Is iPhone becoming a BlackBerry killer?
Apple says it will introduce a series of business applications for the iPhone, as the company prepares to finally open the device up to third-party developers.
Speaking at a Goldman Sachs investment conference in the US, the company revealed it would introduce iPhone features aimed at businesses, potentially stepping up competition with RIM’s popular BlackBerry devices.
Apple gave no hint of what enterprise features would be unveiled, but many professional users have clamoured for BlackBerry-style push email.
“Apple has acknowledged that there has been great interest in the enterprise community for the iPhone,” says Tim Bajarin, principal analyst of Creative Strategies. “There’s no question it has great potential in enterprise given the right application.”
Apple will detail the software roadmap for the iPhone on 6 March at its Cupertino, California headquarters.
Opening up the phone to third-party developers should also bring more business features to the device. The company is expected to release its iPhone developers’ kit shortly, and analysts believe that this will give the device another timely boost.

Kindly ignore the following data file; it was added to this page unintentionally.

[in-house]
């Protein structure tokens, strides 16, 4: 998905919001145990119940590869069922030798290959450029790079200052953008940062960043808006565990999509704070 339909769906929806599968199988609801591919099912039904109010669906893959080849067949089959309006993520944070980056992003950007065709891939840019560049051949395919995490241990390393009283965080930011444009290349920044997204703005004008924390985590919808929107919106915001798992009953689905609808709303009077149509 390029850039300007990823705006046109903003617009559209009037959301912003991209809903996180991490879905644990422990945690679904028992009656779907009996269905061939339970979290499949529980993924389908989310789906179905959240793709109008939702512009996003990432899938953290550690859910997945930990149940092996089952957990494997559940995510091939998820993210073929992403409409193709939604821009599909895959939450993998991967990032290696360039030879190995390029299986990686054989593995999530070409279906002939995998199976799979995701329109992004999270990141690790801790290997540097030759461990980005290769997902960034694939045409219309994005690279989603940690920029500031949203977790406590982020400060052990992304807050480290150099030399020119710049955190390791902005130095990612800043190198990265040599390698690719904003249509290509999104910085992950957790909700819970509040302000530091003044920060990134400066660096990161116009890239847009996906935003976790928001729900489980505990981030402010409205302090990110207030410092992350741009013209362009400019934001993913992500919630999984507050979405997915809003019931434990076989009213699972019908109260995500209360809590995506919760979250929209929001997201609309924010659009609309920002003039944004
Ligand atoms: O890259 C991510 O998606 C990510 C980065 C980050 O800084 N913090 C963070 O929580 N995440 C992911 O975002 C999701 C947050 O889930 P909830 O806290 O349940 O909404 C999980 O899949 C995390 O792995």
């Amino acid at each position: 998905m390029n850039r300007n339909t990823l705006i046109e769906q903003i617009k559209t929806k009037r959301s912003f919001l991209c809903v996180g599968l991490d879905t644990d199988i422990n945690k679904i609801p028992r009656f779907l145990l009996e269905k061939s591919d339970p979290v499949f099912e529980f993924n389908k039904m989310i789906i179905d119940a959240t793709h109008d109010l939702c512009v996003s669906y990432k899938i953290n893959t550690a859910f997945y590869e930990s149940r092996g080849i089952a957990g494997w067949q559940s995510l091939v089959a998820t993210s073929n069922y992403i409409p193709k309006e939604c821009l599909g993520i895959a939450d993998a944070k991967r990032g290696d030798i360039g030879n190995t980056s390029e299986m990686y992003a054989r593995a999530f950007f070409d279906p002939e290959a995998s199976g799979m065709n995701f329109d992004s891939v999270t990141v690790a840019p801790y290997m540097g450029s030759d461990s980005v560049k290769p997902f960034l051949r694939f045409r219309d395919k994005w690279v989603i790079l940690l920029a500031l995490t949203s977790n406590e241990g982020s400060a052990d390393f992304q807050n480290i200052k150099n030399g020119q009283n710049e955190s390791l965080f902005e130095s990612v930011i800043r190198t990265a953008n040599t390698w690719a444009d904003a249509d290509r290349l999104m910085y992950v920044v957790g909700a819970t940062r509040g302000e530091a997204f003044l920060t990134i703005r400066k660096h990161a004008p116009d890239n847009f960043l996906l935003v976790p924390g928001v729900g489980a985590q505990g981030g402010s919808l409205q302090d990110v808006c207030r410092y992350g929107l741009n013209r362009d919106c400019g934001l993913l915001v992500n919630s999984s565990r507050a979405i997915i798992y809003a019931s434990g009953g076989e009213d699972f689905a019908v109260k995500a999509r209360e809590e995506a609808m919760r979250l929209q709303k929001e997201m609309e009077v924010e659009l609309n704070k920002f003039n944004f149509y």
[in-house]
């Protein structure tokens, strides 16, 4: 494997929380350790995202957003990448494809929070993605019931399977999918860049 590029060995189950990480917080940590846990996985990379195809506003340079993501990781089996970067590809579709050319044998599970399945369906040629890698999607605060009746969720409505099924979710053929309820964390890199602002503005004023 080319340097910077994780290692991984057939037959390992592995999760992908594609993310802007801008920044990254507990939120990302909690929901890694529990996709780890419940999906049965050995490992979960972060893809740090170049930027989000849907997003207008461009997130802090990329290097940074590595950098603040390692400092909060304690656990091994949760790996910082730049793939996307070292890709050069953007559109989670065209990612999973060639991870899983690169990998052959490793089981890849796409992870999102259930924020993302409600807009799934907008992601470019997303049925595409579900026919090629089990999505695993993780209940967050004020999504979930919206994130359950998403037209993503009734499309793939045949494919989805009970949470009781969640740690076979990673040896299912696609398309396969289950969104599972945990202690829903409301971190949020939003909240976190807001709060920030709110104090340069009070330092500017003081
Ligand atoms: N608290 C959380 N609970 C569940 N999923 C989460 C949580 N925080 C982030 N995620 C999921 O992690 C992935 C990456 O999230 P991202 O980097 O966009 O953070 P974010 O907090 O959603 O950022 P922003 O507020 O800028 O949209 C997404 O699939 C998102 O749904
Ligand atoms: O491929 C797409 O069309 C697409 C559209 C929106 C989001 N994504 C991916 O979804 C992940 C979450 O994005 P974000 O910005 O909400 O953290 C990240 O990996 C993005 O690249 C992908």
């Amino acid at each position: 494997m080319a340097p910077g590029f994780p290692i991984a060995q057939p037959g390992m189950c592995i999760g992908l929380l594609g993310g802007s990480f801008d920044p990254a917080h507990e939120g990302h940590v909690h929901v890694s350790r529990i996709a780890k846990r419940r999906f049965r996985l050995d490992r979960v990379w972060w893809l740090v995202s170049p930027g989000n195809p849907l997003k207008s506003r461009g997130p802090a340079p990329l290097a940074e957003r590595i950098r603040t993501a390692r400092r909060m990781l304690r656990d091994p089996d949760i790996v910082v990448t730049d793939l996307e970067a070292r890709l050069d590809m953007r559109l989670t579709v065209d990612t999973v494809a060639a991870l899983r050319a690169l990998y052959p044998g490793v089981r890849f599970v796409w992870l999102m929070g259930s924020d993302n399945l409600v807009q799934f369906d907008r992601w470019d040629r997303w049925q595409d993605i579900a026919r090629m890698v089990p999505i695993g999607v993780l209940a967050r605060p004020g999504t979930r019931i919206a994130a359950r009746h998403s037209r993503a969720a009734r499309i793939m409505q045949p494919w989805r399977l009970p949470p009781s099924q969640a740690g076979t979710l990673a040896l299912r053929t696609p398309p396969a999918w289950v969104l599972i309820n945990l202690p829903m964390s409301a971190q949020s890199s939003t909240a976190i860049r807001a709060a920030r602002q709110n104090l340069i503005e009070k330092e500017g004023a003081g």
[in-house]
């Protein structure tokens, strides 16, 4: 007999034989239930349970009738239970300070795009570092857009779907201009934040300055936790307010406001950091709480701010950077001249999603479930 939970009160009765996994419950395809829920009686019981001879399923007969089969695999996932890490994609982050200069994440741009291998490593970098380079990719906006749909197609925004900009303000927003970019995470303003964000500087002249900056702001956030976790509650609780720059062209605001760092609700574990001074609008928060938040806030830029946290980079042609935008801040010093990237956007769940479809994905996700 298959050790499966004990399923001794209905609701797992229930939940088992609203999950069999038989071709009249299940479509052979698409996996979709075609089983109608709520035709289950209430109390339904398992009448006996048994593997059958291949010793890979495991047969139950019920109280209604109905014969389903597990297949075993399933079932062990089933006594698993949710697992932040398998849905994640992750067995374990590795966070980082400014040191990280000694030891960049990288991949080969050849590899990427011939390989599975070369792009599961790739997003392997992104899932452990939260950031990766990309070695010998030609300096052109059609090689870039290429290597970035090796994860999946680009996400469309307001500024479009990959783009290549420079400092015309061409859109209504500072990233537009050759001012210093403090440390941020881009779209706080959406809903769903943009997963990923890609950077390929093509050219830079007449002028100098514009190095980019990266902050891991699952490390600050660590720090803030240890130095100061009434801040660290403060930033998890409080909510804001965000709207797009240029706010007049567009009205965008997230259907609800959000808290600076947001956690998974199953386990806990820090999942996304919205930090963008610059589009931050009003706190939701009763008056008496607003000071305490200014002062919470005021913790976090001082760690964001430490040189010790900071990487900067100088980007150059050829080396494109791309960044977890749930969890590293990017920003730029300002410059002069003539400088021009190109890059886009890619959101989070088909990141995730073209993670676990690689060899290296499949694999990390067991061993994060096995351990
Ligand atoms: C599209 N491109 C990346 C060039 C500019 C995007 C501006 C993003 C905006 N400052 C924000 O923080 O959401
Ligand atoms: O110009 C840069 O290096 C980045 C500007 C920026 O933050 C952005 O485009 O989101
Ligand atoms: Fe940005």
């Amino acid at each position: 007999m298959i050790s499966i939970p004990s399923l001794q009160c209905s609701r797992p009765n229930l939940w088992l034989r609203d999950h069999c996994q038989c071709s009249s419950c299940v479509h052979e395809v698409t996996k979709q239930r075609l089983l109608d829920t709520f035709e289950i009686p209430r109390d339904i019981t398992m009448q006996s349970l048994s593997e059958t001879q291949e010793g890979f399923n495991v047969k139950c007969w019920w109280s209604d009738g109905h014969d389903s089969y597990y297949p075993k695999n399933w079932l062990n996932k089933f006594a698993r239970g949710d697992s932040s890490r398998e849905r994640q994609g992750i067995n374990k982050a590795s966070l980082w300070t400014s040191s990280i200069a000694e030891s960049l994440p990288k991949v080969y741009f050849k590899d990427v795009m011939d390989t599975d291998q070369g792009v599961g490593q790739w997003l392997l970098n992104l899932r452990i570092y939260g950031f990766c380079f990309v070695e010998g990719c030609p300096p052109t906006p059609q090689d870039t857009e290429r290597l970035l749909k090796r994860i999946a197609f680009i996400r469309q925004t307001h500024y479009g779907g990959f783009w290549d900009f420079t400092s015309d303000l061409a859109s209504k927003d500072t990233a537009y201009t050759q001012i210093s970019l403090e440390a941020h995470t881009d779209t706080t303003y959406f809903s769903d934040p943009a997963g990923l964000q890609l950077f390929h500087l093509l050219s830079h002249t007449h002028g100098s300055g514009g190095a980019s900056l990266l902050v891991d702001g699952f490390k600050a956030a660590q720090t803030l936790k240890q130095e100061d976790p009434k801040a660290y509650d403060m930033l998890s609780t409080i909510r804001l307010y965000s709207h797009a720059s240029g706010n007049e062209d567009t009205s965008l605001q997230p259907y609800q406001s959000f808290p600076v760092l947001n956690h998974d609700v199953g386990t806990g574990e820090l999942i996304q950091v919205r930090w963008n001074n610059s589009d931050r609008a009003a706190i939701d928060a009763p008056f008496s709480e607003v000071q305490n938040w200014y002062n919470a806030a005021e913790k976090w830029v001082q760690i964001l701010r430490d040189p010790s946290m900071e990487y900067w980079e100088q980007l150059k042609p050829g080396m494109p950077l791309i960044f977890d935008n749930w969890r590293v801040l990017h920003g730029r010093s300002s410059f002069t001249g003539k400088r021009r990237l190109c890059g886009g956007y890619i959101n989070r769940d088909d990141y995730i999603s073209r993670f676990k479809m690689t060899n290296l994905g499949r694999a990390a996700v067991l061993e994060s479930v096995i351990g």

“Apple has understood the importance of local applications and they are responding to that, and it will help them sell more iPhones,” says Bajarin. “It should release a plethora of creative applications and it will make the iPhone much more practical as a mobile applications tool.”
Sales on track
Apple also used the conference to affirm its iPhone sales goal for this year. Apple’s chief operating officer, Tim Cook, says he has “really good confidence” the company will hit its oft-stated goal of selling 10 million iPhones by the end of 2008.
Analysts have expressed concern in recent weeks over iPhone sales and the practice of “unlocking” them to run on non-preferred networks. Bernstein Research last month estimated that more than a quarter of iPhones were “unlocked”, putting pressure on Apple’s business model because it can’t collect a portion of carrier fees from those users.
Cracking down on unlocked phones could scare users away and cause Apple to miss its sales target for the device, whereas allowing them could erode profitability and make it tough to sign more carriers to similar revenue-sharing deals, Bernstein claimed.